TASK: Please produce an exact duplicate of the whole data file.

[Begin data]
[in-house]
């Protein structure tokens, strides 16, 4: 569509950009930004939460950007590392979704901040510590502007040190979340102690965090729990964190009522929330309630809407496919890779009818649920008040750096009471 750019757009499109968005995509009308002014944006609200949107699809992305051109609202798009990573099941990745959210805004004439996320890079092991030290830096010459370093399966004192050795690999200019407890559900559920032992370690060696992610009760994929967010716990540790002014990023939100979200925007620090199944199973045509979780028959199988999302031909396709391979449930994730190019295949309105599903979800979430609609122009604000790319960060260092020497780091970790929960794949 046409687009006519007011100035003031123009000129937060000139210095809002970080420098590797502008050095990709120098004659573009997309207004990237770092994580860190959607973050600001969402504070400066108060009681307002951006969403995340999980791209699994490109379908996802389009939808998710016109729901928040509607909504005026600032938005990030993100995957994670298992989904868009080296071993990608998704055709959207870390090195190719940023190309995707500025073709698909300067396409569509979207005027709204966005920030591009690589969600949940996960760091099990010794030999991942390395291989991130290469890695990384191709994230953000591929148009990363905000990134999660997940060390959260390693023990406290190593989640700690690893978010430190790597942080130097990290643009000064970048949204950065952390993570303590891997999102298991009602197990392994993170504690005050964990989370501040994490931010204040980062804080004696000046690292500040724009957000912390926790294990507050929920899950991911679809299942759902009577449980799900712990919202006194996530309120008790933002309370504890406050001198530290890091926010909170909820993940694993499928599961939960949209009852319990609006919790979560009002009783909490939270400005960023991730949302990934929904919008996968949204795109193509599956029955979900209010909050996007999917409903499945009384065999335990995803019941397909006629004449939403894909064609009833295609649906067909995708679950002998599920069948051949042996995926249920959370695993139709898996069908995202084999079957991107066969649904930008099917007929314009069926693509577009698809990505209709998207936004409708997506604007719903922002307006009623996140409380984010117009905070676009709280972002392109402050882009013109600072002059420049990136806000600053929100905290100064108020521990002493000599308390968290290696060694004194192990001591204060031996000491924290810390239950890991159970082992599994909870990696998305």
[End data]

[in-house]
């Protein structure tokens, strides 16, 4: 569509950009930004939460950007590392979704901040510590502007040190979340102690965090729990964190009522929330309630809407496919890779009818649920008040750096009471 750019757009499109968005995509009308002014944006609200949107699809992305051109609202798009990573099941990745959210805004004439996320890079092991030290830096010459370093399966004192050795690999200019407890559900559920032992370690060696992610009760994929967010716990540790002014990023939100979200925007620090199944199973045509979780028959199988999302031909396709391979449930994730190019295949309105599903979800979430609609122009604000790319960060260092020497780091970790929960794949 046409687009006519007011100035003031123009000129937060000139210095809002970080420098590797502008050095990709120098004659573009997309207004990237770092994580860190959607973050600001969402504070400066108060009681307002951006969403995340999980791209699994490109379908996802389009939808998710016109729901928040509607909504005026600032938005990030993100995957994670298992989904868009080296071993990608998704055709959207870390090195190719940023190309995707500025073709698909300067396409569509979207005027709204966005920030591009690589969600949940996960760091099990010794030999991942390395291989991130290469890695990384191709994230953000591929148009990363905000990134999660997940060390959260390693023990406290190593989640700690690893978010430190790597942080130097990290643009000064970048949204950065952390993570303590891997999102298991009602197990392994993170504690005050964990989370501040994490931010204040980062804080004696000046690292500040724009957000912390926790294990507050929920899950991911679809299942759902009577449980799900712990919202006194996530309120008790933002309370504890406050001198530290890091926010909170909820993940694993499928599961939960949209009852319990609006919790979560009002009783909490939270400005960023991730949302990934929904919008996968949204795109193509599956029955979900209010909050996007999917409903499945009384065999335990995803019941397909006629004449939403894909064609009833295609649906067909995708679950002998599920069948051949042996995926249920959370695993139709898996069908995202084999079957991107066969649904930008099917007929314009069926693509577009698809990505209709998207936004409708997506604007719903922002307006009623996140409380984010117009905070676009709280972002392109402050882009013109600072002059420049990136806000600053929100905290100064108020521990002493000599308390968290290696060694004194192990001591204060031996000491924290810390239950890991159970082992599994909870990696998305």